As a startup founder, one of the things I think about a lot is motivation. How can I motivate my team to be creative, to do their best work, and to have big impact? This question isn’t just for founders though—if you’re managing a team, motivating others is key.
A recent article in the Harvard Business Review shared a great example of motivation in its case study. The CEO of ePrize, Josh Linkner, had a fast growing, successful company. With double and triple growth year over year, he was worried that creativity would decline as the team cruised into market leader status. So, instead of asking his employees to think outside the box or some other cliché, this is what Linkner did:
He made up a fake nemesis. At an all-company meeting, he stood up and announced that there was a brash new competitor named Slither. “I told everyone they were bigger than us, faster than us, and more profitable,” he says. “Their investors had deeper pockets. Their footprint was better, and they were innovating at a pace I’d never seen.”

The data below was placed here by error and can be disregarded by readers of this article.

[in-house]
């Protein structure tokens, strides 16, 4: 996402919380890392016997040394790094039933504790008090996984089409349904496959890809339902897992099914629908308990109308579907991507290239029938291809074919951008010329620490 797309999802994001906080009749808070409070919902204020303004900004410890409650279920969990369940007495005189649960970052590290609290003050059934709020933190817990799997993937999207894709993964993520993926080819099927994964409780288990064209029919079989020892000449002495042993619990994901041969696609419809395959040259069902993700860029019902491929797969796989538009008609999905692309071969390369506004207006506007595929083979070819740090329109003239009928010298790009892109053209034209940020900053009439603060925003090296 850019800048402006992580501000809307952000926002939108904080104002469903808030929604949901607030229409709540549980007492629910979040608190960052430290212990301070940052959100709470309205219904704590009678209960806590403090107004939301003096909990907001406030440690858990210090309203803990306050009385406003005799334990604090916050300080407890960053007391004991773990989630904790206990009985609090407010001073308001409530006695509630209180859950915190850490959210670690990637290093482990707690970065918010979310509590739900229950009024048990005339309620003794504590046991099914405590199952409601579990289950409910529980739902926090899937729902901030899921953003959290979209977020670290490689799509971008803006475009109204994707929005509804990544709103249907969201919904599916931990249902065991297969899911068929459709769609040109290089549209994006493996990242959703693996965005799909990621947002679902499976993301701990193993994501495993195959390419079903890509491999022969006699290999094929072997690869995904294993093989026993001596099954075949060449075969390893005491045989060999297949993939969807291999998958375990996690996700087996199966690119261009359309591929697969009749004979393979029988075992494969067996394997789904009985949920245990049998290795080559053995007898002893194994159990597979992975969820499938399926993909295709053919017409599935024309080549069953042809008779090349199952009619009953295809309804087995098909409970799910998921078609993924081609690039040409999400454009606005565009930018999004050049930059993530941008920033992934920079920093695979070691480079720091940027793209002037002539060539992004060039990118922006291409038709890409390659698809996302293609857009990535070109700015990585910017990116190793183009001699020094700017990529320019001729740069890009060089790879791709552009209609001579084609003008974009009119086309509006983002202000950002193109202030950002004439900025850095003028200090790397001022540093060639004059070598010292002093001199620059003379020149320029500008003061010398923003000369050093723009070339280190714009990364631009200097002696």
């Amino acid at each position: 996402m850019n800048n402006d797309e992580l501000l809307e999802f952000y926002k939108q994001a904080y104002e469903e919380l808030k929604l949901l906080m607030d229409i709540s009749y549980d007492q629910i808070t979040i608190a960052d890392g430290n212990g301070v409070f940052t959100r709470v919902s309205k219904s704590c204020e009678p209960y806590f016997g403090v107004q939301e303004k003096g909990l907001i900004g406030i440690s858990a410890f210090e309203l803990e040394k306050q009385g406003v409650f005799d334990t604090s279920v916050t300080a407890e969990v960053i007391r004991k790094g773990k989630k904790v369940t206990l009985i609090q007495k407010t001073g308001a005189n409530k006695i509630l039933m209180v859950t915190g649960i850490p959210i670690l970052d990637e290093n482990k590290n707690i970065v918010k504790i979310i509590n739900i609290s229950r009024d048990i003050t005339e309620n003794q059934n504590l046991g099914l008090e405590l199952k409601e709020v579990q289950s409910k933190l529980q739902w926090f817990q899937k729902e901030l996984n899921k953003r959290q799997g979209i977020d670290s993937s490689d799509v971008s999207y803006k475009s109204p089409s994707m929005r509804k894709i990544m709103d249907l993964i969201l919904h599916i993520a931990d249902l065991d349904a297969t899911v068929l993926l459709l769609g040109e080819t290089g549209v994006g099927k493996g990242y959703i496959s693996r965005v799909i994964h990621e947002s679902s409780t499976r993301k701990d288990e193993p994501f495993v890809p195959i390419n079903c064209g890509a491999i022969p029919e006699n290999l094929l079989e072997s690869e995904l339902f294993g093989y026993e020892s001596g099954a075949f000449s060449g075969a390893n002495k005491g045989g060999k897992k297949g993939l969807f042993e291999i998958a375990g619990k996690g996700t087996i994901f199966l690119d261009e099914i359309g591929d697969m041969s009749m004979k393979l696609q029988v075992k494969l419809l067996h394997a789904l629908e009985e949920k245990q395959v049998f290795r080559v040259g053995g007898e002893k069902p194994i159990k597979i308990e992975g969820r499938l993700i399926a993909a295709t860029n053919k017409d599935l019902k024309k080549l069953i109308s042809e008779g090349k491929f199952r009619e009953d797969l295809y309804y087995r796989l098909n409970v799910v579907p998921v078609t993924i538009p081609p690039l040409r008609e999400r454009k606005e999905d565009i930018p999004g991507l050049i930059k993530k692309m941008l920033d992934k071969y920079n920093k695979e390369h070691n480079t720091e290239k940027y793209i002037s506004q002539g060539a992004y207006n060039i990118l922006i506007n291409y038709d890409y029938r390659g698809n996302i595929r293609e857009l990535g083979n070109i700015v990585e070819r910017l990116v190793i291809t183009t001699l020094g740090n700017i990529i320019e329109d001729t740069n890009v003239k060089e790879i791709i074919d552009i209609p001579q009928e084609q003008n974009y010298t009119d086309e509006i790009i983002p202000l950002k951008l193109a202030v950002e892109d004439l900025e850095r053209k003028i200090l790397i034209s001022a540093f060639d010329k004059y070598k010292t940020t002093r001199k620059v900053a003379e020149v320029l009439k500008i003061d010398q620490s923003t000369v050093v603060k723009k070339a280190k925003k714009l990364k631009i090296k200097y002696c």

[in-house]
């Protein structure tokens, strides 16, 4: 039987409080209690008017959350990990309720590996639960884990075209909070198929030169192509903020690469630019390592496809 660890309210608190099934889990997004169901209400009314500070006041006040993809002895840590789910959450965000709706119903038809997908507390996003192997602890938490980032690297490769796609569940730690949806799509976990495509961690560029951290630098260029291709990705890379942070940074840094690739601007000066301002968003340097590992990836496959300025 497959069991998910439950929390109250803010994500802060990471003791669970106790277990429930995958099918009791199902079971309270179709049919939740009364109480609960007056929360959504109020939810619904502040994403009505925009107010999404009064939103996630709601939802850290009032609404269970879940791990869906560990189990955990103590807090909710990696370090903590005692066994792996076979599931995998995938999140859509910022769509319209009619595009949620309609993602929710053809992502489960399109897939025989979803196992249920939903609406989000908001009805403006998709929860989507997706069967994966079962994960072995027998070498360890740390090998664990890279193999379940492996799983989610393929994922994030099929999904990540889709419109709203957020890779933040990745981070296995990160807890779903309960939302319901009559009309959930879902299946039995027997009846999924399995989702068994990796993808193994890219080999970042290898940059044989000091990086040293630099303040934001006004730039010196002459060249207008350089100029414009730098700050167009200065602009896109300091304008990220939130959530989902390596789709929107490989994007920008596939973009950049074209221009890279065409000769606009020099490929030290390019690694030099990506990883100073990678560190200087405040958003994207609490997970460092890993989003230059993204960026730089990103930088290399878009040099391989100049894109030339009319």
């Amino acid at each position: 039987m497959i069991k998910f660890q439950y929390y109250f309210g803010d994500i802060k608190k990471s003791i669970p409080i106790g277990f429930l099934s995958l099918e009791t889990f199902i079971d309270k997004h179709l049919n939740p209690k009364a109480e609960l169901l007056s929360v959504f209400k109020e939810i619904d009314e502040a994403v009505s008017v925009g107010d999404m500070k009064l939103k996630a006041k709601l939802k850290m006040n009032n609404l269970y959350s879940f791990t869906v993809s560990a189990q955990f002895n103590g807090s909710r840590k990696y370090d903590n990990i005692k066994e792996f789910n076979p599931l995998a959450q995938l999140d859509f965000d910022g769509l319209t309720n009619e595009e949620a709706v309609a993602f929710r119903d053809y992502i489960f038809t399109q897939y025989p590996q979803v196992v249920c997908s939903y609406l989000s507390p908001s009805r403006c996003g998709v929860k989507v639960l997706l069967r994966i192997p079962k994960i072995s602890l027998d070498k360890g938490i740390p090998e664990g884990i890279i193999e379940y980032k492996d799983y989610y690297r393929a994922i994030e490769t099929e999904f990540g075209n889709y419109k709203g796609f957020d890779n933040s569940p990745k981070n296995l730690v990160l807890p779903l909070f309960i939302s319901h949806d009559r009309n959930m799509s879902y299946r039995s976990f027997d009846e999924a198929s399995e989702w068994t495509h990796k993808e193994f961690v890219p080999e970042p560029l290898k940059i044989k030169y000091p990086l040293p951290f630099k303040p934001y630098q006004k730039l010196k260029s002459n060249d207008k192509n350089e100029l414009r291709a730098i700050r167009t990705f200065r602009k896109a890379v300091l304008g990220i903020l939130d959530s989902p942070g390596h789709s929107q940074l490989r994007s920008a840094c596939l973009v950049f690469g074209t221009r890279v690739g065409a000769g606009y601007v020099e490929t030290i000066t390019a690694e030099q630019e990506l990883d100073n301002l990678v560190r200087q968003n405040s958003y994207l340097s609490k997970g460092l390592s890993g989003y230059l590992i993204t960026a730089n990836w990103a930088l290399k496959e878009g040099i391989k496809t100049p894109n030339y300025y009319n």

The story was greeted with chuckles around the room (it was obvious the company was a ruse), but the idea soon became embedded within ePrize’s culture. Executives kept reinforcing the Slither story with fake press releases about their competitor’s impressive quarterly earnings or infusions of capital, and soon the urge to best the imaginary rival began to drive improved performance.
“It inspired creativity,” Linkner says. “In brainstorming sessions, we used Slither as the foil. Instead of saying, ‘OK, guys, we have to reduce our production time. How are we going to do that?’ I would say, ‘The folks over at Slither just shaved two days out of their cycle time. How do you think they did it?’ The white boards filled with ideas.”
A little unorthodox? Maybe. Though, to be honest, there’s always a chance that a real-life Slither could come into the picture—for ePrize or for you. In any case, though, it worked. Linkner correctly identified that what his team needed was a competitor to motivate them, and found a fun and effective way to give them what they needed to succeed. And that’s a lesson we can all learn from.
Photo of chess pieces courtesy of Shutterstock.